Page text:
Global health disruptors: The Bill and Melinda Gates Foundation

The Gates Foundation has expanded the power of private philanthropic organisations, say Marlee Tichenor and Devi Sridhar

The Bill and Melinda Gates Foundation was established in 1997 with the goal of tackling diseases in the global South through data and technology driven approaches. As a private philanthropic institution without the same limitations on its investments as governments, the foundation has had the freedom to make its own decisions about where it chooses to invest its funding portfolio. [1] Over the past 20 years, the foundation has grown into one of the leading voices in global health, often sitting at the table with heads of state and heads of multilateral organisations as decisions are made about investment priorities. This has disrupted the nature of global health governance through changing the nature of what it means to be “public.”

In 2017, the Gates Foundation provided $3.3bn (£2.5bn; €2.9bn) of the world’s global health funding, tying the private philanthropic organisation in second with the United Kingdom for development assistance for health. The Gates Foundation’s major investment in the World Health Organization, the Global Fund to Fight AIDS, Tuberculosis, and Malaria, and GAVI, the Vaccine Alliance—along with the global health partnerships it helped found, such as the Primary Health Care Performance Initiative and the Global Financing Facility—make clear in budgetary terms how influential the Gates Foundation is in setting the agenda and in managing the world’s health. [2]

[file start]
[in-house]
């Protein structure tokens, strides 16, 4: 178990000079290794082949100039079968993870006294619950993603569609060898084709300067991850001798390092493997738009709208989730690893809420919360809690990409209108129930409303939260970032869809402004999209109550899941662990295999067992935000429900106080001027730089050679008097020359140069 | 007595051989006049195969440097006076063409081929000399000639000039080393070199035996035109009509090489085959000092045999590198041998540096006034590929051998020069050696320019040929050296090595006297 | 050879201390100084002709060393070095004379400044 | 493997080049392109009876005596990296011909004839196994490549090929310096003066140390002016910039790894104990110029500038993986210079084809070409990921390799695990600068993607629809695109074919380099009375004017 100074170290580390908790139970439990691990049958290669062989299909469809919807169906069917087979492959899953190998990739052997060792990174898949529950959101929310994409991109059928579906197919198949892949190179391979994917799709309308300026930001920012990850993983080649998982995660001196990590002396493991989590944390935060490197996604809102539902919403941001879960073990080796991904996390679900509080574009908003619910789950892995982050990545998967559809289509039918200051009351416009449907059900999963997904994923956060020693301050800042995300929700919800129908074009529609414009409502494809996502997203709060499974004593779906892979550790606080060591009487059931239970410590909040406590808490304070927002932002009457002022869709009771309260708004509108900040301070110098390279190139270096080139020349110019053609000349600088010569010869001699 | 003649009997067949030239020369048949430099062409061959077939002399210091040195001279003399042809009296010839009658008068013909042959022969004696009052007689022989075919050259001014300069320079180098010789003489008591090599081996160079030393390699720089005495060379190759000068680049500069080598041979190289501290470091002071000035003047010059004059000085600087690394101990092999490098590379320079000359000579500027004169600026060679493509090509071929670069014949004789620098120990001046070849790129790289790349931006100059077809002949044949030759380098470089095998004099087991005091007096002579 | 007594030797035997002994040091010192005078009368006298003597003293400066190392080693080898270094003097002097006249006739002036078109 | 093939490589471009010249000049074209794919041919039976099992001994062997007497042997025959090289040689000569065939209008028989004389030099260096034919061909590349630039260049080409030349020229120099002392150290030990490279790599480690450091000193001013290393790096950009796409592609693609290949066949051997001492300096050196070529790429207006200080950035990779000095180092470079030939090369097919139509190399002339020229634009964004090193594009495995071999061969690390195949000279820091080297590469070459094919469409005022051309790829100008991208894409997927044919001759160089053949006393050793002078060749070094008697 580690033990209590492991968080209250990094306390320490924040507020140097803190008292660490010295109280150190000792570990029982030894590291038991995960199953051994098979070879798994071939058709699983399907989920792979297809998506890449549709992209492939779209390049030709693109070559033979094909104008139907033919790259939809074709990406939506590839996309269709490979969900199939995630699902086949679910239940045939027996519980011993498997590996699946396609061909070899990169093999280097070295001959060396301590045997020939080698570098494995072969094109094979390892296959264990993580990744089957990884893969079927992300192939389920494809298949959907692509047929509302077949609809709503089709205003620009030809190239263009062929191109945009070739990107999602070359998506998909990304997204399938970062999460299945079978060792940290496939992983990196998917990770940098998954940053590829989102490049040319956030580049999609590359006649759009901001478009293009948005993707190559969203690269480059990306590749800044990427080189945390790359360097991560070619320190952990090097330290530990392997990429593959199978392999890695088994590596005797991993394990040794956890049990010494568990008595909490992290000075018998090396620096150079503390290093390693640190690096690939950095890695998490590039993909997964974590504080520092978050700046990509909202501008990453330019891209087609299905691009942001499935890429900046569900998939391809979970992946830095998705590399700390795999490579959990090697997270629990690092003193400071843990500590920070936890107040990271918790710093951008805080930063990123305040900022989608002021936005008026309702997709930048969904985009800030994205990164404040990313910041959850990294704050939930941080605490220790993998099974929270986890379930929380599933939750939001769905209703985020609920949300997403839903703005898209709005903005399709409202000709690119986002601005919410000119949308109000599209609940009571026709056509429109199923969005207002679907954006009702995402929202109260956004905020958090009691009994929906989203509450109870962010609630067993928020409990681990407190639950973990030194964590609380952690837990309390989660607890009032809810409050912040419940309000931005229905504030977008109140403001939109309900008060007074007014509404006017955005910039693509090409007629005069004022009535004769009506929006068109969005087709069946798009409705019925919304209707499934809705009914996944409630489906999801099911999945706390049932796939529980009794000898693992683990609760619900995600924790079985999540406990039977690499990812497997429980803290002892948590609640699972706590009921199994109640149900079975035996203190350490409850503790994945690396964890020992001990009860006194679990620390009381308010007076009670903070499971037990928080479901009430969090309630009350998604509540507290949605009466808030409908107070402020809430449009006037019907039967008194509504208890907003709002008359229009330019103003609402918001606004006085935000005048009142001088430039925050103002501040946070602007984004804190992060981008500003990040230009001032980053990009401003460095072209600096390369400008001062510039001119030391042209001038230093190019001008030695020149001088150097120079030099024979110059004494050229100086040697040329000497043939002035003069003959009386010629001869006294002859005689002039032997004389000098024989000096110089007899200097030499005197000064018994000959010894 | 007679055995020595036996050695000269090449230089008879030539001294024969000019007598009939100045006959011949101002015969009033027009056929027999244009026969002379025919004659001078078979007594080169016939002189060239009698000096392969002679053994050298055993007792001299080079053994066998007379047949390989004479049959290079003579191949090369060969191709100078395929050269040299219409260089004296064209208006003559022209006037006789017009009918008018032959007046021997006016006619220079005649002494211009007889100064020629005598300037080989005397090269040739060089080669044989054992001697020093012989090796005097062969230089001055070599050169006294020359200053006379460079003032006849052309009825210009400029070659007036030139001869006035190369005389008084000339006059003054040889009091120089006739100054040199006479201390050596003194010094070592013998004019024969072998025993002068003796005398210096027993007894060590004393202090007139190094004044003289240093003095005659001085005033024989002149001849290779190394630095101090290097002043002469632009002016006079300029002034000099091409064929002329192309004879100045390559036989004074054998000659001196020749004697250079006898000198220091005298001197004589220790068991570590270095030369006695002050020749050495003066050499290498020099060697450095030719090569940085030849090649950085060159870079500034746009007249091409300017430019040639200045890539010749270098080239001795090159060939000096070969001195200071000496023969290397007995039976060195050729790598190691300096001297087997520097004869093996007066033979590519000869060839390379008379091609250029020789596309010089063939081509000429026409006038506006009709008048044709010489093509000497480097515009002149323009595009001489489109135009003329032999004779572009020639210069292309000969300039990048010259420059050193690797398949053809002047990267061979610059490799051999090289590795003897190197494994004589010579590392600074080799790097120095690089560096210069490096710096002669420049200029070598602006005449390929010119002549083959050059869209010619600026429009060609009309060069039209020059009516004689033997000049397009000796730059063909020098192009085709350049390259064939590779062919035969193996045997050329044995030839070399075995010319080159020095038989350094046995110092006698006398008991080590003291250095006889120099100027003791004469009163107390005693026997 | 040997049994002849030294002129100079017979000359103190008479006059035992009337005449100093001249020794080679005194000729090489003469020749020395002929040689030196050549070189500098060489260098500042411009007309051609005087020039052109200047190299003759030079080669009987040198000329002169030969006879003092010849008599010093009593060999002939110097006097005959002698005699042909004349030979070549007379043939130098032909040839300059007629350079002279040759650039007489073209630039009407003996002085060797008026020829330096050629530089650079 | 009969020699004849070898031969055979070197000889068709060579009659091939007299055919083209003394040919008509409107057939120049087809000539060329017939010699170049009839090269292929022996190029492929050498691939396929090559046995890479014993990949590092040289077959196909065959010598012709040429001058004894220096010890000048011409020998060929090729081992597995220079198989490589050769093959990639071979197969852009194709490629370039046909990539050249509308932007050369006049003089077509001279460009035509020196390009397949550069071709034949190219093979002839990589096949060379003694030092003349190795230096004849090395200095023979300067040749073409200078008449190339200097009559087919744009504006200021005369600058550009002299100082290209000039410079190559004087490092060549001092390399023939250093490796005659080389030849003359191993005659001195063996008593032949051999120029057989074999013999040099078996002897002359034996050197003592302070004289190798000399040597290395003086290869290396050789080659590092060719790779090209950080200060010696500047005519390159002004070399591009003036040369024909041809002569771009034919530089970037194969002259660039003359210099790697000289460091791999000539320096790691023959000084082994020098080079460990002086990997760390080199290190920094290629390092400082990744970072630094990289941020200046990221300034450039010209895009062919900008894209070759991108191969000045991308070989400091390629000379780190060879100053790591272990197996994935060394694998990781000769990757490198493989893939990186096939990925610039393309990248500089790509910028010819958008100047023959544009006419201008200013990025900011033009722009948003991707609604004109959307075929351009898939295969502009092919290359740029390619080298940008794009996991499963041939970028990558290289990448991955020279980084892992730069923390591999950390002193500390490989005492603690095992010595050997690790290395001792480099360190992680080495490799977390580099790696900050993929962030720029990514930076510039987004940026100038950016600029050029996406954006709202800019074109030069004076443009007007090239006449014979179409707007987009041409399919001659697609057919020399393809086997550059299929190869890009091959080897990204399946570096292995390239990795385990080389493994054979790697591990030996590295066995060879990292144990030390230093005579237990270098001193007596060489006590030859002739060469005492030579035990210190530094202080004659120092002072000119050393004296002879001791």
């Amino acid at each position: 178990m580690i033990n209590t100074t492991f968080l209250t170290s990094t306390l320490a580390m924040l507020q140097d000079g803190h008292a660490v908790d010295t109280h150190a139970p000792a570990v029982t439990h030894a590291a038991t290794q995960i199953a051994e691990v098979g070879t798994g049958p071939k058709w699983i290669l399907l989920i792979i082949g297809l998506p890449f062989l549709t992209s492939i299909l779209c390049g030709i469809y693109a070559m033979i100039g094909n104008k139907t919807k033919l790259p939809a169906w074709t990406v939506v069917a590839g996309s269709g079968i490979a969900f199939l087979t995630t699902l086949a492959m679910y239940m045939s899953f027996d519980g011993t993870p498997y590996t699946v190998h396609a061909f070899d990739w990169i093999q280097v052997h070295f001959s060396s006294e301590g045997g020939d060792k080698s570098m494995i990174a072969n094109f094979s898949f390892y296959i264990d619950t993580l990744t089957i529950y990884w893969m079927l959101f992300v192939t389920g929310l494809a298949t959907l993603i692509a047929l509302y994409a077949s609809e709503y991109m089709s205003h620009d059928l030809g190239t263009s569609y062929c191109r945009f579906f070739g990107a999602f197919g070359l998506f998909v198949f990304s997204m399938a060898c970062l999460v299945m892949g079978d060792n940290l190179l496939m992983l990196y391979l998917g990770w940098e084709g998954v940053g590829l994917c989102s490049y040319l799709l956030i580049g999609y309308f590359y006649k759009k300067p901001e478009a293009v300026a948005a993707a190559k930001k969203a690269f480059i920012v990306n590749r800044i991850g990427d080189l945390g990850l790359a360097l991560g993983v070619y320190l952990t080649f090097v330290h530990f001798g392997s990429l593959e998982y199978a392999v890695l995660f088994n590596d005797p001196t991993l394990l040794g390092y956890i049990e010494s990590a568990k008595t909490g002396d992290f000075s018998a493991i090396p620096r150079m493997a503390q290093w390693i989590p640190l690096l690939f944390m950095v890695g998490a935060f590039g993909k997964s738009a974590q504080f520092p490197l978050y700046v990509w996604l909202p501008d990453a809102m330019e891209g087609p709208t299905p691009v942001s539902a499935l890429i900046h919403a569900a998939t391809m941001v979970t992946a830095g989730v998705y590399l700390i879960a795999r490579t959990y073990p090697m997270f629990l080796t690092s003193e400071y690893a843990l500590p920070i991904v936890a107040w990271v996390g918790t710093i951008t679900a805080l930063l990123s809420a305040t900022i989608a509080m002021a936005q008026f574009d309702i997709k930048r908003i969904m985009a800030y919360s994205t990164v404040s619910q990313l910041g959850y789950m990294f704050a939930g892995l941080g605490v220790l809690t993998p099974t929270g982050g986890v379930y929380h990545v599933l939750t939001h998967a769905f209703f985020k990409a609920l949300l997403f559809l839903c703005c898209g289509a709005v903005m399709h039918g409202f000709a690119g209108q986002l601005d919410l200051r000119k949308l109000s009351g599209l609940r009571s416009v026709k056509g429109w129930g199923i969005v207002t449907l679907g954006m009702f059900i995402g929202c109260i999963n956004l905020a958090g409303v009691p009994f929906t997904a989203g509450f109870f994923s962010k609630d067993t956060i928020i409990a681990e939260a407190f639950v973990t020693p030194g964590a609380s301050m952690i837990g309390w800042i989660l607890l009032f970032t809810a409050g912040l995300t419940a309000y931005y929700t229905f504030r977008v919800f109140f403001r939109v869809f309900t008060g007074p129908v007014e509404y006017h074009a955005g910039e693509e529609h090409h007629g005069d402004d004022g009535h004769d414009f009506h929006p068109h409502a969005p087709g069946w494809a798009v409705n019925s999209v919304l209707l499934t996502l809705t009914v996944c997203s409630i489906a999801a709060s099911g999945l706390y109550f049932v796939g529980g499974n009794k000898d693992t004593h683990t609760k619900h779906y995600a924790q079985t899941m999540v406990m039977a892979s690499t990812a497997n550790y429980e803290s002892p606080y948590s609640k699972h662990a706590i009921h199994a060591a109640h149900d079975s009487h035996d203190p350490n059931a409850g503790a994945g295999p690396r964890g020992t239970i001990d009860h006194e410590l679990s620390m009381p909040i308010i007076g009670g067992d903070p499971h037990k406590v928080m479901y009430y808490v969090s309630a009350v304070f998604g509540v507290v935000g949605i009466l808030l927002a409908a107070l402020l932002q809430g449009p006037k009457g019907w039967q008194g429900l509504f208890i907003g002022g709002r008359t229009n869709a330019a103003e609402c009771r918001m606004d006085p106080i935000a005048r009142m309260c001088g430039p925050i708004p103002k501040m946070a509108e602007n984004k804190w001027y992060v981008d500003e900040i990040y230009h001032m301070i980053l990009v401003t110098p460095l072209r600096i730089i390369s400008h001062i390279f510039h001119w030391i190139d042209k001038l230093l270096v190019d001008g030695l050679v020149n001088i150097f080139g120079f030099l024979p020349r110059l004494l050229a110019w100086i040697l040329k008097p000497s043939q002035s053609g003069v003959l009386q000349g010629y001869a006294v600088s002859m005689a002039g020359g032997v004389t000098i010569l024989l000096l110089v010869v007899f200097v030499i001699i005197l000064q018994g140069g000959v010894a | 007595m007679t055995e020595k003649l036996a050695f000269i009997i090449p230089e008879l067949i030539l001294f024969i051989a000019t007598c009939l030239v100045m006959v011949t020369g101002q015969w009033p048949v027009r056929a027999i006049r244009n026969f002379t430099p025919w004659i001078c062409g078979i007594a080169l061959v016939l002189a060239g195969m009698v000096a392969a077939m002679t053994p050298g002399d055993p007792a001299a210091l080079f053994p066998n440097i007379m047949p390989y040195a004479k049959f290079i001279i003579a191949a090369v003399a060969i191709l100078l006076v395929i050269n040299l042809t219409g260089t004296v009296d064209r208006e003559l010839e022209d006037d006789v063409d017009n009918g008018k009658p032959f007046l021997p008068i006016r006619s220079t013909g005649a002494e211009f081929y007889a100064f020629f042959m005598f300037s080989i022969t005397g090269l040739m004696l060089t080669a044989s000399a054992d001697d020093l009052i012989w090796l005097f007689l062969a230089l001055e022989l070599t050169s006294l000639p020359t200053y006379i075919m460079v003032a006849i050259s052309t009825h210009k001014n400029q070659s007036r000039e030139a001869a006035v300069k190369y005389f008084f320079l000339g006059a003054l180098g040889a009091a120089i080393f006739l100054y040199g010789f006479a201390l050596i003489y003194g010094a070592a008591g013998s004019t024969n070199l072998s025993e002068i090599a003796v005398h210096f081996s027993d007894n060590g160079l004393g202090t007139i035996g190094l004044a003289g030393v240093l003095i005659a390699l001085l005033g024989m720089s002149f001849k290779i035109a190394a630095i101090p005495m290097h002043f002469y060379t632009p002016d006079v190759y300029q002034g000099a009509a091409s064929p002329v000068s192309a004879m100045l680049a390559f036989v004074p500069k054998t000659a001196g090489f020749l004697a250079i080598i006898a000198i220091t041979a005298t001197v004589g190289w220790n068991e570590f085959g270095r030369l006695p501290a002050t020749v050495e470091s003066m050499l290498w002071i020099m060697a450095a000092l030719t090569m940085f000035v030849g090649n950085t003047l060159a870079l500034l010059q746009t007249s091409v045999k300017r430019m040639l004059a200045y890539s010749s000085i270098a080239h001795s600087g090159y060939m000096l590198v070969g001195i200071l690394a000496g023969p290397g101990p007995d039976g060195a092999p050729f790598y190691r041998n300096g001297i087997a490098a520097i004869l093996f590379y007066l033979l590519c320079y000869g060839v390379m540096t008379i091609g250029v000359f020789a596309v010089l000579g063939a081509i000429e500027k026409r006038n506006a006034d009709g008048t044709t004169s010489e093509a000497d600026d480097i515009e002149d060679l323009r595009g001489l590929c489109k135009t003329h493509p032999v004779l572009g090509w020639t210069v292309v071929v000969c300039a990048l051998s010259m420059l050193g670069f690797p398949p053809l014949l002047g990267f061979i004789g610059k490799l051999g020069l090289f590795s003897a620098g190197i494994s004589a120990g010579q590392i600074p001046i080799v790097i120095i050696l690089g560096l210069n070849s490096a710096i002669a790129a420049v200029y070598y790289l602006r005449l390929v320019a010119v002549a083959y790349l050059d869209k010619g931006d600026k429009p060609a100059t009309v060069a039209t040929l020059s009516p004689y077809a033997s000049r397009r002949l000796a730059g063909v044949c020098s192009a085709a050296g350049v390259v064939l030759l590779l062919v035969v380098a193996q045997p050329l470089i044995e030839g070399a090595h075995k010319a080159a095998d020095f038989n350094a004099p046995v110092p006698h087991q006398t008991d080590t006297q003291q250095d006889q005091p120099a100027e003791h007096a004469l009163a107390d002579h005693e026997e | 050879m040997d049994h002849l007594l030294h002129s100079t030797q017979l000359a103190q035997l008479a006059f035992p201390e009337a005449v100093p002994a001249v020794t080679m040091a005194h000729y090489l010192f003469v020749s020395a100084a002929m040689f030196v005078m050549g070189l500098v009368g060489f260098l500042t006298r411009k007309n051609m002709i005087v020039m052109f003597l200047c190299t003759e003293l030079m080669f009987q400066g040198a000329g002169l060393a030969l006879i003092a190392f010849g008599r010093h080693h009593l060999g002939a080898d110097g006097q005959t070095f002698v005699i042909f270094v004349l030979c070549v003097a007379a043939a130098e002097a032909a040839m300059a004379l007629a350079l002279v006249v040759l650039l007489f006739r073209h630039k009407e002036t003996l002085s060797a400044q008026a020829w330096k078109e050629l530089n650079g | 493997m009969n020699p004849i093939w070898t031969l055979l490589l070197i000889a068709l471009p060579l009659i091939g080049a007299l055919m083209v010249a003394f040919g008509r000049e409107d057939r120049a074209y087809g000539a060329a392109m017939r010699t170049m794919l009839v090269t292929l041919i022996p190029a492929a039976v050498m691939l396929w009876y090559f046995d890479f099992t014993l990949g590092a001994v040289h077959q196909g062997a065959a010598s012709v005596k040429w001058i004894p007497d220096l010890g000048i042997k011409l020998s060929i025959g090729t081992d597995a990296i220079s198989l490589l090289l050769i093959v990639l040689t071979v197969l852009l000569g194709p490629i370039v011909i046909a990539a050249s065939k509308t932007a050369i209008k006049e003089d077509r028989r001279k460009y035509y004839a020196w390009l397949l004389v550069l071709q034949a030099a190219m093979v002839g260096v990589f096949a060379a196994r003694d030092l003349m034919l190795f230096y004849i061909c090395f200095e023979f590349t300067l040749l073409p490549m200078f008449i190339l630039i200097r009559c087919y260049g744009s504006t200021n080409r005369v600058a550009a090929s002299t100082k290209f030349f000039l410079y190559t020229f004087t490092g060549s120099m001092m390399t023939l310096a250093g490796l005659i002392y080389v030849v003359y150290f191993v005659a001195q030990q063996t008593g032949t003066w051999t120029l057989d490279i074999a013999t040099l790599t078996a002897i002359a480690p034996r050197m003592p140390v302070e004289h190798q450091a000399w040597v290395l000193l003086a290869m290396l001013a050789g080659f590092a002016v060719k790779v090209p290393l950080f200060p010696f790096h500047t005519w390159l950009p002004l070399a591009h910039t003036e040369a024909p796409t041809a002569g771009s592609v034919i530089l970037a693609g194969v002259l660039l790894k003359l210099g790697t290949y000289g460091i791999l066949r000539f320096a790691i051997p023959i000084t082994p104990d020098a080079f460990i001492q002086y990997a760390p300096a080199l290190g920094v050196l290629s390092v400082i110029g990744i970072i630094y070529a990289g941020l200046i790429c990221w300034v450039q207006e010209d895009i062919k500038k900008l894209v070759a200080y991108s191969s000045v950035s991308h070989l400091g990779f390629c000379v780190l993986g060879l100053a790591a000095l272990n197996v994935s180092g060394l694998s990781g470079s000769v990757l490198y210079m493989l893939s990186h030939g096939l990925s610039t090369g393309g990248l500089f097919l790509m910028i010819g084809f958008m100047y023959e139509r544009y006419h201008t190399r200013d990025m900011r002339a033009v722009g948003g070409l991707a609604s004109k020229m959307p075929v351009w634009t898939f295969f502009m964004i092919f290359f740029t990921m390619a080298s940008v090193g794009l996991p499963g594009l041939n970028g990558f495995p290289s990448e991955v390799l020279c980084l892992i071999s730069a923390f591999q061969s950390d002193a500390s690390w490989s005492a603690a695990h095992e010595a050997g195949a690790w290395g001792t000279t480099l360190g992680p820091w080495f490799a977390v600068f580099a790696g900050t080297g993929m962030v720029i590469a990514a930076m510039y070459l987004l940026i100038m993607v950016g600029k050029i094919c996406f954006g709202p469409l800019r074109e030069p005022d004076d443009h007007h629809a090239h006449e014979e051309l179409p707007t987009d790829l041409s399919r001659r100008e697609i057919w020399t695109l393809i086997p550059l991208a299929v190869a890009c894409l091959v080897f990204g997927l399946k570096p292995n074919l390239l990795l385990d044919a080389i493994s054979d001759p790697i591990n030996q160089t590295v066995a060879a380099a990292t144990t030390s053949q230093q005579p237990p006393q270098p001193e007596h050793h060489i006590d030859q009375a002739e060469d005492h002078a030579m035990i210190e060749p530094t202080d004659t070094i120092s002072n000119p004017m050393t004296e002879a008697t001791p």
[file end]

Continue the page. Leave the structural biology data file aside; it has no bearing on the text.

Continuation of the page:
In the process, the Gates Foundation has simultaneously expanded its reach into the production of global health data, the dissemination of these data, and their uptake by global health institutions such as WHO and the World Bank. The expansion of private, albeit philanthropic, interests into domains that are perceived as public and independent raises major questions about the influence of private actors, the effects of the monopolisation of data, and the nature of accountability in global health governance. The present governance system provides no mechanisms to tackle these issues.

The Gates Foundation financially backs the Institute for Health Metrics and Evaluation (IHME), part of the University of Washington, through an initial grant of $105m and a follow-up grant of $279m to produce global health data. IHME produces global burden of disease data, national estimates of health spending, and development assistance for health data. The IHME is required by the Gates Foundation to produce new estimates every year on the world’s health problems through the Global Burden of Disease study. The Gates Foundation uses these data to inform its funding portfolio. Never before has one institute had such a defining power through analytics.